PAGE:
If you have a burger, shake and fries from Shake Shack, which normally is ten bucks, but if you get fifty people to come in in front of Shake Shack and say “I want this deal,” maybe Shake Shack’s willing to facilitate that for only five dollars, because they’ve got all this consumer demand.
It also gives merchants an opportunity that we don’t have to mask in a deal. That’s been a concern within the daily deal space: “I don’t want to discount my product too much,” or “I don’t want to operate at a loss.” These [branded experiences] are much more customizable. It’s still the same mechanics, with the prepaid voucher, but the merchants are much happier because it’s only for a certain day and time. It does create that sense of [community].
What’s interesting about the secondary revenue model at Scoop St. is that none of that existed when we started in the space. When we started, there were a few companies offering daily deals. In the restaurant category, it was these three types of deals. In the spa category, it was these three types of deals. [But] this moves away from a transactional idea in terms of getting customers in, and does more in terms of community-based offers.
Will the development of community and camaraderie among merchants and members ultimately lead to loyalty? Do you have evidence of repeat transactions?
We definitely keep in touch with the merchants. What they’ve found is that they have higher stickiness around repeat customers. What’s even better is that people spend a lot more than what they just came in for.
I think it’s too far of a stretch to say we’re building a loyalty program. With local commerce, that’s certainly one piece of the puzzle. The “experiences” product is still a factor, and still at the end of the day a deal, but it’s a different type of deal. I think to do the loyalty side of it, that’s another product set that I’d have to think about in order to solve it.
You have site operators like ourselves, largely a direct sales force that goes out to merchants and says, “Are you interested in getting more customers?” And on the other end of the spectrum you have technology-based companies, location-based apps more on the loyalty side of things. Those are two different aspects. But there’s going to be convergence at some point. It’s already happening. I can definitely see the overall space and people who have the overall infrastructure to get into that arena.
What is the biggest challenge daily deals sites are facing?
When we first started, people would say “it’s a race to the bottom.” A direct sales team goes out and talks to merchants and the only way you can compete in the very crowded marketplace is to facilitate profit margins at zero, or ten percent. Now, once the Groupon S-1 came out, it shed light in terms of saying, “Groupon started out at 50%, but they’re holding strong month over month at 41, 42, 43% profit margin.”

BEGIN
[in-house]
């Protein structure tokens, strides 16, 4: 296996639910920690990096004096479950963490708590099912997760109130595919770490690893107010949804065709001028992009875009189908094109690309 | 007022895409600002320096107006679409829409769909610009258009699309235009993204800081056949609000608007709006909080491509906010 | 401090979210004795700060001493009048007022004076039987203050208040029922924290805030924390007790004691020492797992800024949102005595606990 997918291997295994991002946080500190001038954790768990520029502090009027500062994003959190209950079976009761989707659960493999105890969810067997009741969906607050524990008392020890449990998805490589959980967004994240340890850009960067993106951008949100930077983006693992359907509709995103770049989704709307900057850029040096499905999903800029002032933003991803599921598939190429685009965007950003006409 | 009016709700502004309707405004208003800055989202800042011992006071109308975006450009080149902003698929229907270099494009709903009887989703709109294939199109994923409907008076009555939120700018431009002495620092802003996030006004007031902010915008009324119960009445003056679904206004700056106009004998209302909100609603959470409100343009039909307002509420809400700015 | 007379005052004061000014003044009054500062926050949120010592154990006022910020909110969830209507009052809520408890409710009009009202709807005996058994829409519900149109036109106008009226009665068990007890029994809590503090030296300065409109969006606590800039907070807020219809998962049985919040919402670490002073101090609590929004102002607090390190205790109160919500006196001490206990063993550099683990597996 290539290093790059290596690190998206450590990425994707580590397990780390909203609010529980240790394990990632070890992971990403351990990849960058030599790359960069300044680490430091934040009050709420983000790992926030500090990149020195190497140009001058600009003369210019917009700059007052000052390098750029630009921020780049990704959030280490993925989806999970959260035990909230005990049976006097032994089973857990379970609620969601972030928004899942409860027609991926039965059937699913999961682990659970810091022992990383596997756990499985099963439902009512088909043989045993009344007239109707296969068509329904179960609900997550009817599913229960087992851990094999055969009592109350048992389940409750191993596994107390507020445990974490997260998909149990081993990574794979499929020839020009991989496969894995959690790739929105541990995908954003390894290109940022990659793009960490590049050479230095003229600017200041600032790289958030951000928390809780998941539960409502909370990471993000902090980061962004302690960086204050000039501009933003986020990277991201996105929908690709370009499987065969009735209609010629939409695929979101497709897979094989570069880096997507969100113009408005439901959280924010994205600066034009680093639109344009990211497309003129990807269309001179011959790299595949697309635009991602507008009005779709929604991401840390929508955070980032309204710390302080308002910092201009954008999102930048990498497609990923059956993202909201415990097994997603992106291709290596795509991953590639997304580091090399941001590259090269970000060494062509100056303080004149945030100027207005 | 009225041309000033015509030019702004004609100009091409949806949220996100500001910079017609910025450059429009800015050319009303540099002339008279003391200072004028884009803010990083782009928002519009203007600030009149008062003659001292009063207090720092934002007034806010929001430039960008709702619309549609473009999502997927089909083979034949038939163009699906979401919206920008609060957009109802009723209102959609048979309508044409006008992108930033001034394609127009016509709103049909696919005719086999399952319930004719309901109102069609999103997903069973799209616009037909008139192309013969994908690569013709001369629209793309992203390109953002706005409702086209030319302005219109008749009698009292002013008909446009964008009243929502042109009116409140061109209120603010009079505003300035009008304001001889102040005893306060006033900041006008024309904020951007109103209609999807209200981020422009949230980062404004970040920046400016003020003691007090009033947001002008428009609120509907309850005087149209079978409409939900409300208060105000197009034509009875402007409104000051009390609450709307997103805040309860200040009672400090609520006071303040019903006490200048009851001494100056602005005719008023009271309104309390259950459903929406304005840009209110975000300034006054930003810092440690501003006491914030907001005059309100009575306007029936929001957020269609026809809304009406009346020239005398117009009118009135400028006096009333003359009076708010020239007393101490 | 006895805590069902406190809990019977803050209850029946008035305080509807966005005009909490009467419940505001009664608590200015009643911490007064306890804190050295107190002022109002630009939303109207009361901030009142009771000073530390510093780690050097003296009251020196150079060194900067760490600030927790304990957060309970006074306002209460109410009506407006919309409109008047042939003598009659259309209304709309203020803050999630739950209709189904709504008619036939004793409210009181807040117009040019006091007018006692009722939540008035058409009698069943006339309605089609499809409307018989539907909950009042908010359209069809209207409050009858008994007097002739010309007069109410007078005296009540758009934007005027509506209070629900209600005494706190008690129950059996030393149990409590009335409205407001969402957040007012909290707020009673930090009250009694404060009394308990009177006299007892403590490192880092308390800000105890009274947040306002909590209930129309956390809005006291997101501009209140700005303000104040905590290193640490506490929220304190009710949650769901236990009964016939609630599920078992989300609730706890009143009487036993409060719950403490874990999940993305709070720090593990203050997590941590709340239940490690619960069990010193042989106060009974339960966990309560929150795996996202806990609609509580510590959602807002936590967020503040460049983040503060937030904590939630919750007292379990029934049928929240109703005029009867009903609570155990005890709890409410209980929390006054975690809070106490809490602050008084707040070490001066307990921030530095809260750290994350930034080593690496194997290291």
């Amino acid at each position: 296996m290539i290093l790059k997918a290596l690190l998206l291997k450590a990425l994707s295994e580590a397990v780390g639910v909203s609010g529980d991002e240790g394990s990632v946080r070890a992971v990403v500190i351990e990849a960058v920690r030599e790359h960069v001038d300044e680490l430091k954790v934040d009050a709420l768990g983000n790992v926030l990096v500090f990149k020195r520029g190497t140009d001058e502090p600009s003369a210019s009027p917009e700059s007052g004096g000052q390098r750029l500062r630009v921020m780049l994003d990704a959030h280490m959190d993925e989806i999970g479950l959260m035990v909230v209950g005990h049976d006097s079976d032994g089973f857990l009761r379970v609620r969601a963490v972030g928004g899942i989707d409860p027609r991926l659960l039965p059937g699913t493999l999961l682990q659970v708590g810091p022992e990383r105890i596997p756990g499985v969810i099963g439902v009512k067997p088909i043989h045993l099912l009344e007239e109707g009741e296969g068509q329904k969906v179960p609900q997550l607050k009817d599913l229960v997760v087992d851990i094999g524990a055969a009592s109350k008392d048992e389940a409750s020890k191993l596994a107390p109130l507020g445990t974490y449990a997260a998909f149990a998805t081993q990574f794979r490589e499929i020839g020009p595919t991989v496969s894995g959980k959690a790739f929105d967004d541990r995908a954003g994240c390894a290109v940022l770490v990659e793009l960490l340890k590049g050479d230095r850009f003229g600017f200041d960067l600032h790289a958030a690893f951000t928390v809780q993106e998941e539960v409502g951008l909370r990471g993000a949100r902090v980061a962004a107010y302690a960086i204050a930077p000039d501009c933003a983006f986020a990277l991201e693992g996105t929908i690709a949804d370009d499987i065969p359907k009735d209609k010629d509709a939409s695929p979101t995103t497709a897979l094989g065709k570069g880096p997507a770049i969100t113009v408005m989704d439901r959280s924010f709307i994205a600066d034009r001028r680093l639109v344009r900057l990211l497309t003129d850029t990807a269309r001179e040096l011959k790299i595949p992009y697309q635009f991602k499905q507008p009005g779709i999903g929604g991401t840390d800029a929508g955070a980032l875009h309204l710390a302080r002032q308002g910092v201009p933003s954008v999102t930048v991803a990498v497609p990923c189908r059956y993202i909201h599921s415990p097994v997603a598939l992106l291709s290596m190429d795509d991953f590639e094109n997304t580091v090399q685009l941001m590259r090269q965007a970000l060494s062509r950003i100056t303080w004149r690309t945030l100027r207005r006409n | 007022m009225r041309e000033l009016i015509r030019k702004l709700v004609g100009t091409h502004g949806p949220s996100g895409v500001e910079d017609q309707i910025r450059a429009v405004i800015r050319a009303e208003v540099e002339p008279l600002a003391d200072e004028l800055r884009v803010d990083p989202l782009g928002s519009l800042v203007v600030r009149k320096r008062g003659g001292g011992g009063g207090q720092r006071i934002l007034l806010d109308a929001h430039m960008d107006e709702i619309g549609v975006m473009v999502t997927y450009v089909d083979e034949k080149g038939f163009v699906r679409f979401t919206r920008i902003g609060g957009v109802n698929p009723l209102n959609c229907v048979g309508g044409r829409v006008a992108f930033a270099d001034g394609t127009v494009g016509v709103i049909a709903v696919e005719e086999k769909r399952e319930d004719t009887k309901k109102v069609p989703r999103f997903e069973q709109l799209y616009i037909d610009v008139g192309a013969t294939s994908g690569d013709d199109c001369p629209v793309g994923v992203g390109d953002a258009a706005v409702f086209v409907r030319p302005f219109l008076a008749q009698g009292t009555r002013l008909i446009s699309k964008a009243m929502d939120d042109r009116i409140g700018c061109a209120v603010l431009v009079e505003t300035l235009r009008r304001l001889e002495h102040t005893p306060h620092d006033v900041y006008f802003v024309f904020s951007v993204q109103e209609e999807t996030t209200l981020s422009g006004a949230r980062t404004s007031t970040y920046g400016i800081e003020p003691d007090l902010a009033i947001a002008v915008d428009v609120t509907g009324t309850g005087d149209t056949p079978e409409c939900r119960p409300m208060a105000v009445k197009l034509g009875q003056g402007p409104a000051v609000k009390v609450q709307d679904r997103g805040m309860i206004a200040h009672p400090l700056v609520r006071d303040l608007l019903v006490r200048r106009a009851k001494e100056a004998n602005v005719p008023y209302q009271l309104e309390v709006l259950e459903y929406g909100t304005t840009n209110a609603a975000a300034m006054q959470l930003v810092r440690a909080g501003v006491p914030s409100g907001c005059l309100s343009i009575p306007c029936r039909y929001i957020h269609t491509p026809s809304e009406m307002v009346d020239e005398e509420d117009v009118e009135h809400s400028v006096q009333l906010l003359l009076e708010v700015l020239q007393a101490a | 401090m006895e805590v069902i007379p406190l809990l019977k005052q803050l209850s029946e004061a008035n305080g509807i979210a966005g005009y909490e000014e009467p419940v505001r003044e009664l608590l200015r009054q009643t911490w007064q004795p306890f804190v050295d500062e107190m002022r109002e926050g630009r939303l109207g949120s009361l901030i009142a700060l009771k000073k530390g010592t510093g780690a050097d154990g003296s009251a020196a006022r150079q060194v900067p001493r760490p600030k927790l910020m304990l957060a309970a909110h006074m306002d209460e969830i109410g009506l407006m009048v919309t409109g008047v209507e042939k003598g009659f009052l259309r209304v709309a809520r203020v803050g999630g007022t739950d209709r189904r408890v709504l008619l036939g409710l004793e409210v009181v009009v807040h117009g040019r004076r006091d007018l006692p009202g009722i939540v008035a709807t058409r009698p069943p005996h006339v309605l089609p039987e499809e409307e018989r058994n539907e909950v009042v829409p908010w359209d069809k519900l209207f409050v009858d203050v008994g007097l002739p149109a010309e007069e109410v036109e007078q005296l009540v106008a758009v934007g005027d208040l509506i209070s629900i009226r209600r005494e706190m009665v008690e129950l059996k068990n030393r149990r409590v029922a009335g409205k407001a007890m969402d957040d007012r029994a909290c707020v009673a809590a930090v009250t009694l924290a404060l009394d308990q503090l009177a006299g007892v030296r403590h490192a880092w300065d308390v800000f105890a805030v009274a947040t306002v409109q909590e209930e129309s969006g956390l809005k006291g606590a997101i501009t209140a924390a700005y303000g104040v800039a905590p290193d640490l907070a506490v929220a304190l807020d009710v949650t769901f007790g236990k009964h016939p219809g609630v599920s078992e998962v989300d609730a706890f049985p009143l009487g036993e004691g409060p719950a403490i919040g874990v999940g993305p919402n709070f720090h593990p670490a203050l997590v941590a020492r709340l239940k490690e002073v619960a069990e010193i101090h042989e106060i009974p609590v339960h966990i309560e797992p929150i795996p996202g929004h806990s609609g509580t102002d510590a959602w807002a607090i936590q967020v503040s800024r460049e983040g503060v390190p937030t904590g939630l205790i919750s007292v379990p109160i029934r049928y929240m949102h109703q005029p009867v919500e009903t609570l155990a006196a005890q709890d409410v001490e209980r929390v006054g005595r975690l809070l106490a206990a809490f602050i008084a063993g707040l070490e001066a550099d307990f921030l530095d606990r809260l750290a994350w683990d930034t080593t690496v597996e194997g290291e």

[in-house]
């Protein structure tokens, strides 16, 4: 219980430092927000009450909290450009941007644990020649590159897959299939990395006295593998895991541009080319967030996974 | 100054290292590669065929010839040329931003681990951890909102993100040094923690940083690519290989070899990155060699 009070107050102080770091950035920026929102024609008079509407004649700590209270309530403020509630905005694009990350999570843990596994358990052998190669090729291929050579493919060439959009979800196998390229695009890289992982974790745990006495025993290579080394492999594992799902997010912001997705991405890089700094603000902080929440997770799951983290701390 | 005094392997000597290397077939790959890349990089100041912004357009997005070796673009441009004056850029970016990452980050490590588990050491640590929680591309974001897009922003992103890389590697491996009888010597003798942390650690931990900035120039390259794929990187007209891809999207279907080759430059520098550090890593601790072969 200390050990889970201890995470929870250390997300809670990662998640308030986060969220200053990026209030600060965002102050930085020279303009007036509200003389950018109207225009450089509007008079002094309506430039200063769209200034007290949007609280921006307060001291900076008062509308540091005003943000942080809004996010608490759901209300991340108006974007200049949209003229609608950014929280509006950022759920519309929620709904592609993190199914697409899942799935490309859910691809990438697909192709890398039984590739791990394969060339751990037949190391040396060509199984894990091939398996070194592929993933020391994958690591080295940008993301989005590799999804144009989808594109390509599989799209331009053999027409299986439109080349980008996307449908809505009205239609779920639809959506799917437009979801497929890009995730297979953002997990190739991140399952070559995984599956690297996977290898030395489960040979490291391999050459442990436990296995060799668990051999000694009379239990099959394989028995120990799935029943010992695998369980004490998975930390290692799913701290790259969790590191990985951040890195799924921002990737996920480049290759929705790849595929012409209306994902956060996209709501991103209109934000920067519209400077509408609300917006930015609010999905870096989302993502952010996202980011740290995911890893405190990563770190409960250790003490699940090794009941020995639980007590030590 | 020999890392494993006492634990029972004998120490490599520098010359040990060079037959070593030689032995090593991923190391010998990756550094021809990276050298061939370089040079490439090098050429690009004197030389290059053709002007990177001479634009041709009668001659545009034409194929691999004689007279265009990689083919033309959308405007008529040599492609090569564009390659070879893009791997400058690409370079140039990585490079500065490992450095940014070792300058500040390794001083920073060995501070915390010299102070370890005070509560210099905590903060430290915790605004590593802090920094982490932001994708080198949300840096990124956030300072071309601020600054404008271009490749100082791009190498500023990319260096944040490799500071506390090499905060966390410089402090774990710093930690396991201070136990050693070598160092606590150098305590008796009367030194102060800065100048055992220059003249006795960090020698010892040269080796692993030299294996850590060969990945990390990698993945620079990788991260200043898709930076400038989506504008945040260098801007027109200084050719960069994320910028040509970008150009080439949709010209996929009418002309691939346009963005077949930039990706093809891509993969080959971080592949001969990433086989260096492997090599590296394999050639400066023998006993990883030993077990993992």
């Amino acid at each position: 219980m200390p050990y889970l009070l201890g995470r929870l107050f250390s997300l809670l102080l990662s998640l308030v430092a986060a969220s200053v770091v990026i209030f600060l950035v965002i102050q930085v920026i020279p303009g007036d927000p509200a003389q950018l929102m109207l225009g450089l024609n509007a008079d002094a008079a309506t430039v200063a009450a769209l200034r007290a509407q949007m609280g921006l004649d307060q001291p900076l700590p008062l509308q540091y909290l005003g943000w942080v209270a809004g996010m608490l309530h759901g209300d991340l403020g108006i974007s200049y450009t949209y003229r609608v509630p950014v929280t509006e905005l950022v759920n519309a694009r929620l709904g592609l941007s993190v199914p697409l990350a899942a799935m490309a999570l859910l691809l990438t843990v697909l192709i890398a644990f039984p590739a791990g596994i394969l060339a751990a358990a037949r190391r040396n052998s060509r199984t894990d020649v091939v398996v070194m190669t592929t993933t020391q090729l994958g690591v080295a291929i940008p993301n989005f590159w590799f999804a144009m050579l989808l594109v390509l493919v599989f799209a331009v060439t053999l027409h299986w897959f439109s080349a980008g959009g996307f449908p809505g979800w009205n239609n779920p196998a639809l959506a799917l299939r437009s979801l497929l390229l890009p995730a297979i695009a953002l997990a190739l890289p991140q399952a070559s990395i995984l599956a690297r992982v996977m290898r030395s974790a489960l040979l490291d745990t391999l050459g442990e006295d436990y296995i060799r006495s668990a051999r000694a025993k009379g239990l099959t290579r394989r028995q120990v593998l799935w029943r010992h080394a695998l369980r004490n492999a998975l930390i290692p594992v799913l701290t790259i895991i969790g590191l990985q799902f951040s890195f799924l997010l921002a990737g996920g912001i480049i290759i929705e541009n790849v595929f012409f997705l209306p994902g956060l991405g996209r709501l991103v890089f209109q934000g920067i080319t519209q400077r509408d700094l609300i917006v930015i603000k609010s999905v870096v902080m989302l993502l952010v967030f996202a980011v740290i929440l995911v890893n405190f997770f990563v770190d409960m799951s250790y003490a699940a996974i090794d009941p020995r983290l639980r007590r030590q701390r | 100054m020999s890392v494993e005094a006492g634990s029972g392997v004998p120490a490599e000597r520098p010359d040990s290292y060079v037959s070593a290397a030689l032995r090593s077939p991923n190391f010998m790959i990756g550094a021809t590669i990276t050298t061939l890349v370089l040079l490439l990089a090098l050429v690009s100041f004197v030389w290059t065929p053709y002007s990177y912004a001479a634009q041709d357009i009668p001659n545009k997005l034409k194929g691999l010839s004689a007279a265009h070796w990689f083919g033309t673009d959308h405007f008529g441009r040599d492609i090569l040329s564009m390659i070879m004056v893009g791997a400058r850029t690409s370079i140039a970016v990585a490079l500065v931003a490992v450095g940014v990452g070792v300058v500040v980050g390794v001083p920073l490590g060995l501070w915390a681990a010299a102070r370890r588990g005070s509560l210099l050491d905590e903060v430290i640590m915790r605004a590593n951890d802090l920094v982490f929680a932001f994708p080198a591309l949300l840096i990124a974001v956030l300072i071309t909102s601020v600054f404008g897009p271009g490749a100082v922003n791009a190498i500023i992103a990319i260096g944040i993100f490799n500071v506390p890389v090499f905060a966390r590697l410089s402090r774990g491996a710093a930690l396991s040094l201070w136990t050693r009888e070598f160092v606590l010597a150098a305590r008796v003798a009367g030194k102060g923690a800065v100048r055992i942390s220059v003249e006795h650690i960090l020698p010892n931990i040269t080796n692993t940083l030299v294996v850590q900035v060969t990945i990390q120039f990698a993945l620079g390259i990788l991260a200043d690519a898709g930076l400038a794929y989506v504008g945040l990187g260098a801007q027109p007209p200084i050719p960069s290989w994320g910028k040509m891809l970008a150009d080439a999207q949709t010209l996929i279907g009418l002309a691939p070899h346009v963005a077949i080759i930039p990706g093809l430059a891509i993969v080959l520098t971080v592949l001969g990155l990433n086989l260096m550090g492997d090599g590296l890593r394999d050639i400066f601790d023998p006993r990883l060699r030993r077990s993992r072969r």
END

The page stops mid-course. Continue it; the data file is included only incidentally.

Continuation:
In fact we haven’t seen [a race to the bottom]. We have the same metrics as Groupon when it comes to our profit margins on the sales and inventory acquisition side of the business. So, they keep going up. I say it’s a testament to the sale process and the sales team.
The general issue with the overall space…when we started there was a window between September-October 2009 to April-May 2010 where you could acquire emails through social channels and direct channels for less than a dollar [per lead]. Now the prices for email addresses are through the roof. They’re above $5…I’ve seen it as high as $20. And it fluctuates based on the channel. Now, the reality is that most companies within the ecosystem cannot afford to pay that. The only companies that can afford that have a capital structure with a war chest of money.
The bigger aspect is not only acquiring the audience…but it’s also retaining them. Business is very easy to get into, which is why you see a lot of folks coming in. What’s more difficult is building a sustainable business, and a sustainable brand. That was a big reason why we started Experiences. Because consumers flip-flop from site to site and merchants flip-flop from site to site. So if we can provide the best customer experience in a stickier environment for consumers to come back to Scoop St., as well as for merchants with the Experiences product, that’s another product feature set we can offer them. At a high level, the biggest challenge I would say is…acquiring and growing an audience. That’s been the hardest thing to do.
This interview has been edited for length and clarity.